Colonel Washington hastened back to Win- Extreme chester, where he found the utmost confusion the frontiers and alarm prevailing. He endeavoured to raise of colonel the militia, and to lead them immediately against the enemy; but more attentive to their colony. particular situation, than the general danger, they could not be prevailed on to leave their families. The back inhabitants, instead of assembling in arms, and obtaining safety by meeting the enemy, fled into the lower country, and increased the general terror. In this state of things, he endeavoured to collect and arm the men who had abandoned their houses, and to remove their wives and children to a distance from the scene of desolation and carnage exhibited on the frontiers; he gave too, the most pressing orders to the new appointed officers, of whose inattention to duty he greatly complained, to hasten their recruits; and di. rected the county lieutenants, below the Blue Ridge, to order their militia immediately to Winchester; but before these orders could be executed, the party which had done so much
CHAP. I. mischief, and excited such alarm, recrossed 1755, the Alleghany mountains with impunity. The
commander in chief, who was under the ne cessity of attending personally to every department, was for some time incessantly employed in making the most judicious disposition of the recruits for the protection of the country, in obtaining for them the necessary supplies, and in establishing the general principles of disci. pline, especially the necessity of an exact
obedience to orders. 1756. Early in the ensuing spring, the enemy in
vited by the success of the preceding year, made another irruption into the inhabited country, and did great mischief. The number of troops on the regular establishment was totally insufficient for the protection of the frontier, and it was found impracticable to obtain effective service from the militia. The Indians divided into small parties, concealed themselves with so much dexterity, as seldom to be perceived until the blow was struck. These murders were frequently committed in the very neighbourhood of the forts, and the detachments from the garrisons, which were employed in scouring the country were generally eluded, or attacked to advantage. In one of these skirmishes, im. mediately in the neighbourhood of a stockade, the Americans were totally routed, and captain Mercer killed. Such was the confidence of the enemy, that the smaller forts were very fre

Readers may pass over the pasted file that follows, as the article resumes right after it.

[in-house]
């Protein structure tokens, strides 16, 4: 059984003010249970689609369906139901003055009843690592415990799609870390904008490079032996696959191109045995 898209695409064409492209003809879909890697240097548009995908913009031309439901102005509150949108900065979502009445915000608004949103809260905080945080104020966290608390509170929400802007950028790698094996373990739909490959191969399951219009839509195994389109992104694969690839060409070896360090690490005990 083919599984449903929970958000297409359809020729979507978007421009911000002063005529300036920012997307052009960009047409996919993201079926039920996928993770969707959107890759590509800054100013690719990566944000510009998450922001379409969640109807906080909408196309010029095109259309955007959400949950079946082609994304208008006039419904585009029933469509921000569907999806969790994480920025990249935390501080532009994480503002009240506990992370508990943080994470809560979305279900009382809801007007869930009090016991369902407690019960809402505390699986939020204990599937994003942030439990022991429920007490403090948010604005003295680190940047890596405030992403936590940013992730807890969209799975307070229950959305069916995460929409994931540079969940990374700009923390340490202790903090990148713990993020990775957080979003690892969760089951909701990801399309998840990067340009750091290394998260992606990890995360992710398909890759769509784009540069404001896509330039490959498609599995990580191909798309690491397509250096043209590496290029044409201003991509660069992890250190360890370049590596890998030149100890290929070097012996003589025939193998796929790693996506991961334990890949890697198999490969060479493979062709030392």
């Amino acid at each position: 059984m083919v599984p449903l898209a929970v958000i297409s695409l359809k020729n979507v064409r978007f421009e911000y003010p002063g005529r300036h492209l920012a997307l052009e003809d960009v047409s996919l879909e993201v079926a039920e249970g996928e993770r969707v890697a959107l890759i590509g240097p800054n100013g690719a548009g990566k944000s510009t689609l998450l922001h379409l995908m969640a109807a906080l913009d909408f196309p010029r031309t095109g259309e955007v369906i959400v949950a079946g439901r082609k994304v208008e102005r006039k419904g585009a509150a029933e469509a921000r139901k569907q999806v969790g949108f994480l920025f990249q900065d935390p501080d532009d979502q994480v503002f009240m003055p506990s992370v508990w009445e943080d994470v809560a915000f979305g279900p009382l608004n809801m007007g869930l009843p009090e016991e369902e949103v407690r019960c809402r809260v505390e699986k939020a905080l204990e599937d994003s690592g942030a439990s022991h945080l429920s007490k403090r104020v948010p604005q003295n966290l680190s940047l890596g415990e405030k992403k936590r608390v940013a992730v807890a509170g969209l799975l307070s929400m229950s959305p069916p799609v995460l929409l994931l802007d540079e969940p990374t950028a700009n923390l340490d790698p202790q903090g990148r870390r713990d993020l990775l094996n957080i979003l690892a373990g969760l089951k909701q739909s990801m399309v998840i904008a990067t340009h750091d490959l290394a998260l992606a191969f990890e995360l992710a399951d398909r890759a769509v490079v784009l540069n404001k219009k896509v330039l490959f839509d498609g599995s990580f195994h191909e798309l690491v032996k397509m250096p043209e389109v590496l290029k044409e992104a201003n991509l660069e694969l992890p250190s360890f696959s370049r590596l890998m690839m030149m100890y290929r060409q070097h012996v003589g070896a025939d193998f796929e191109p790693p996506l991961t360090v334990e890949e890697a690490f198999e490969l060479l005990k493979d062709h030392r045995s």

quently assaulted, and they had repeated skir. CHAP. I. mishes * with such scouting parties, as they 1756. fell in with. The people either abandoned the country, or attempted to secure themselves in small stockade forts, where they were in great distress for provisions, arms, and ammunition; were often surrounded and sometimes cut off. With this state of things, colonel Washington was deeply affected. “I see their situation," said he, in a letter to the lieutenant governor, “I know their danger, and participate their sufferings, without having it in my power to give them further relief than uncertain promises. In short, I see inevitable destruction in so clear a light, that, unless vigorous measures are taken by the assembly, and speedy assistance sent from below; the poor inhabitants now in forts must unavoidably fall, while the remainder are flying before the barbarous foe. In fine, the melancholy situation of the people, the little prospect of assistance, the gross and scandalous
* In one of these skirmishes, mr. Donville, an ensign in the French service was killed, and in his pocket were found the orders given him by Dumas, the commandant on the Ohio, in which he was directed to pass fort Cumberland, to harass the convoys, and, if possible, to burn the magazines at Conogagees. To the honour of Dumas, particular instructions were given, to restrain the Indians as far as should be in his power, from murdering those who should fall into their hands. Unfortunately, obedi. ence to such orders could seldom be enforced.